Jefferson Schools’ “The Great Escape” Board Games Enhance ELA Studies

Jefferson Middle School seventh and eighth graders in Elizabeth Rowe-Baehr, Kali Simko and Hilda Ocasio’s English Language Arts (ELA) classes created board games called The Great Escape to enhance their study of the books, The Long Walk to Water, about Sudanese refugees, and Inside Out and Back Again, about Vietnam refugees. The protagonists in both stories flee their country because of war-torn situations taking uncomfortable journeys to seek a better life in the United States. Students invited families into school to play the board games and also displayed posters and pictures with reflections on what they learned during the ELA units. 

“We wanted to see what Jayden is doing during the day,” said parents Nick and Lacey Glover. “It is important for parents to be involved in their child’s school and understand what they are learning so they can help at home. The more involved you are, the better your child will do. “

The board games were an engaging activity to help students see that the characters in the books had hopes and aspirations, but along the way, also had to face consequences and choices that made their goals difficult to achieve. Students included details from the book when they designed the board games such as: losing a loved one, being challenged by an environmental condition, or learning a new language and culture. They also began to see how each character couldn’t always control difficult situations. The board game was an interactive approach to reviewing the text, but also an exercise in empathy because students temporarily simulated the experience of the characters, imagining what it would be like to face such harsh experiences and transitions.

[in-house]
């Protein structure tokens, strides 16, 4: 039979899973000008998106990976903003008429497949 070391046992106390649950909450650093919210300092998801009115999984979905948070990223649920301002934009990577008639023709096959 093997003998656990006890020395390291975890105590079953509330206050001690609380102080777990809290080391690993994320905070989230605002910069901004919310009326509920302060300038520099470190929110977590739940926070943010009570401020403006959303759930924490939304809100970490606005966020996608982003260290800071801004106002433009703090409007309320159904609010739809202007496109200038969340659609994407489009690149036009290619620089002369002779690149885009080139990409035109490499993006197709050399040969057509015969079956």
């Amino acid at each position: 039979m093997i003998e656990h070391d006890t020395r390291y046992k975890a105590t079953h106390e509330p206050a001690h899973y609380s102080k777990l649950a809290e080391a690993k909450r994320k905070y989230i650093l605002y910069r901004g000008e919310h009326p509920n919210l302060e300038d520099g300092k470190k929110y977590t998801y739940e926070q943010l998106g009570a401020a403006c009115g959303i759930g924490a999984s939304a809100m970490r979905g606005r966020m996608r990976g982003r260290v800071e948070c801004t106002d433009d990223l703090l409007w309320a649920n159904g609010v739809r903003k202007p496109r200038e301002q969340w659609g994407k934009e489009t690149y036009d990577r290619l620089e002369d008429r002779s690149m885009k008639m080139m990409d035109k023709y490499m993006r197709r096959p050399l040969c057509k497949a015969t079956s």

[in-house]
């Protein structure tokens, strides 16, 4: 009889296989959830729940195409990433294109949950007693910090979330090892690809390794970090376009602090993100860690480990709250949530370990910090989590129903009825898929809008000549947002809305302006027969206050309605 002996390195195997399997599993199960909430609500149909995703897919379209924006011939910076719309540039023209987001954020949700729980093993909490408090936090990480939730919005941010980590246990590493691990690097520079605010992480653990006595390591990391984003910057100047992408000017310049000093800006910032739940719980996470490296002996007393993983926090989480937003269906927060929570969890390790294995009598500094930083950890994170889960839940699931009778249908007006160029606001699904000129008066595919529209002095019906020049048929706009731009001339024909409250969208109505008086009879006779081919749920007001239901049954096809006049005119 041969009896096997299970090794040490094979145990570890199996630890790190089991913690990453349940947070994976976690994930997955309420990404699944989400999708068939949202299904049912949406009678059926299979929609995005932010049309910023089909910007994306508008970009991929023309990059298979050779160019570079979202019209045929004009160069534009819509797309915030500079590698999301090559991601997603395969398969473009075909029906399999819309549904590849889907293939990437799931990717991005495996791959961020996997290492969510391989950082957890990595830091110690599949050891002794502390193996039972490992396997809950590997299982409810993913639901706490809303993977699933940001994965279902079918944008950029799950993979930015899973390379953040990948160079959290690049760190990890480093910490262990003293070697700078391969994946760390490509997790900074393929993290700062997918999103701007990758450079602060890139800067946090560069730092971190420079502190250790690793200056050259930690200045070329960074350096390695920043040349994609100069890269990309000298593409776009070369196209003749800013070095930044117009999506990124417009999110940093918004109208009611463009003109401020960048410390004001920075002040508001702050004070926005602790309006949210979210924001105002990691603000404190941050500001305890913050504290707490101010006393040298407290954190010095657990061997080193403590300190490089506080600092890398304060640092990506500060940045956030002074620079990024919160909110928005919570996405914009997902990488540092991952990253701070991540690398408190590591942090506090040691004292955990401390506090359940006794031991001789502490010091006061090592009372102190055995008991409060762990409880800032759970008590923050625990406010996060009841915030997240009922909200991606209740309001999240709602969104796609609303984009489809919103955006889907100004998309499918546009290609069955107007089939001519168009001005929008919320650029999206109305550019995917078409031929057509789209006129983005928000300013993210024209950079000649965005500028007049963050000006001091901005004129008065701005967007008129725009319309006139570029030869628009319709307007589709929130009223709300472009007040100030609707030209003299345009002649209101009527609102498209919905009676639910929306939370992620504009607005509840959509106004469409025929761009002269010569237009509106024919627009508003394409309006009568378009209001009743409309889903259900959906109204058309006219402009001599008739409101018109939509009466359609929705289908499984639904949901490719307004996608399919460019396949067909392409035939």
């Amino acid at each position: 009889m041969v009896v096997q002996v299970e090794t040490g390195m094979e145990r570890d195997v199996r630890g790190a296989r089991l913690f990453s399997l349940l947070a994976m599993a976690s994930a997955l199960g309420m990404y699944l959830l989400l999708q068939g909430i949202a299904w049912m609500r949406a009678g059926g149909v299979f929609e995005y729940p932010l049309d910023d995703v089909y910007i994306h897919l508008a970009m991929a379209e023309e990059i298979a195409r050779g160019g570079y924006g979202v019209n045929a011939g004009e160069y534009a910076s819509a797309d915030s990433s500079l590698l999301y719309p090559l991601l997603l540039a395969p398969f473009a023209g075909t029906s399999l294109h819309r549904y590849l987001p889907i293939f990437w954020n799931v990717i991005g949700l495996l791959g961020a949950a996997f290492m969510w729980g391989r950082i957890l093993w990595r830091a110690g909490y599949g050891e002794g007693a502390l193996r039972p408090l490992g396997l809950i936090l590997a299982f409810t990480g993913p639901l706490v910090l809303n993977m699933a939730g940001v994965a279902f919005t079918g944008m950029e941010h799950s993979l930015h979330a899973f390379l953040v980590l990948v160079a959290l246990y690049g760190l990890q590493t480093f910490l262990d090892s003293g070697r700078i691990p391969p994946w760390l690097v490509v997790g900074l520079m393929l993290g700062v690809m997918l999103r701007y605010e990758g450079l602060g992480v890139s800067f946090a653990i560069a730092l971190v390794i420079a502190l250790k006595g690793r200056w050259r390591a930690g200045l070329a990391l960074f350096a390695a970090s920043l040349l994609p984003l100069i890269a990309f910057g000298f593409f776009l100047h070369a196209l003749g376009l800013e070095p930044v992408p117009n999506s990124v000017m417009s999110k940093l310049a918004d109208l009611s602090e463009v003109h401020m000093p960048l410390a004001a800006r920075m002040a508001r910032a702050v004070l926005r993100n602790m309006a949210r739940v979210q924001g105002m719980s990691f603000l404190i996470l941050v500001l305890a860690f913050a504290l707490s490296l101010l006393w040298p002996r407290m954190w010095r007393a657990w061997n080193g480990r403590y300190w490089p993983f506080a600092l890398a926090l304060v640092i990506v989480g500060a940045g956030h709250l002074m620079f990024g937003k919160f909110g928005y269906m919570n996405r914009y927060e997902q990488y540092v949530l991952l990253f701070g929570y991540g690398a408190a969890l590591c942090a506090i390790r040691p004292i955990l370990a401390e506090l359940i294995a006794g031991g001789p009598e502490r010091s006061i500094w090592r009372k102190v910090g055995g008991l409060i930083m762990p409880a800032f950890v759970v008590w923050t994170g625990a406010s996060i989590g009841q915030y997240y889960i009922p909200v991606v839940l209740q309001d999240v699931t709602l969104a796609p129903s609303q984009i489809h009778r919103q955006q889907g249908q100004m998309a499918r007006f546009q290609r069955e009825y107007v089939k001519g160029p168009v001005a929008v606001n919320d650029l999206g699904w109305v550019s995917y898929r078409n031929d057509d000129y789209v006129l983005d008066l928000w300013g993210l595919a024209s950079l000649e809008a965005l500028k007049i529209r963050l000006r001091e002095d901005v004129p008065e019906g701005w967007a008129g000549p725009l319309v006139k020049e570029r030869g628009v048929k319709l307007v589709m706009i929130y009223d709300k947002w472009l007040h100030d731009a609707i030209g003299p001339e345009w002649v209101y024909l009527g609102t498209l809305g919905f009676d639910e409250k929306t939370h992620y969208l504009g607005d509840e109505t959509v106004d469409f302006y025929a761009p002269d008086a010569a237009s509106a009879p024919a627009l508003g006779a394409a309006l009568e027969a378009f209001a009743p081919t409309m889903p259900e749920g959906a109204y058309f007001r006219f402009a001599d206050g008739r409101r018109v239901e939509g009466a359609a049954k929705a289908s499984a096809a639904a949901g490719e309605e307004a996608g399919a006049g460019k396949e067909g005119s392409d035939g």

“The Long Walk to Water talks about how people go through war and their struggles with things as simple as just getting water,” said Jefferson Middle School seventh grader, Jadiel Johnson. “By creating the board games and flash cards, it helped us have fun while also learning about a serious subject.”

The students worked in small teams with designated jobs to create the games. Each group had “chance card” designers and art/symbolism partners. The board game had to fit the setting and journey of the characters by including images and scenes from the books.

“As our global community struggles with war and tragedy, the United States is struck, even now, with a real dilemma in how to respond,” said Mrs. Rowe-Baehr. “Long Walk to Water and Inside Out and Back Again have brought the refugee situation to the table with historical examples for the students. However, it’s important to help them process how this relates to current issues they may be seeing on the news with the Syrian refugee debates and continue the conversation. This event not only showed the efforts being done in class to help the students become better readers and writers, it also provokes compassion and understanding for how difficult leaving one’s family and homeland behind must be. These are heavy issues and parents should be helping to process these types of conversations at home.”

posted on 01/04/2016 - filed under: Academics, Common Core, ELA, Middle School, Parents, Spotlight, Staff, Students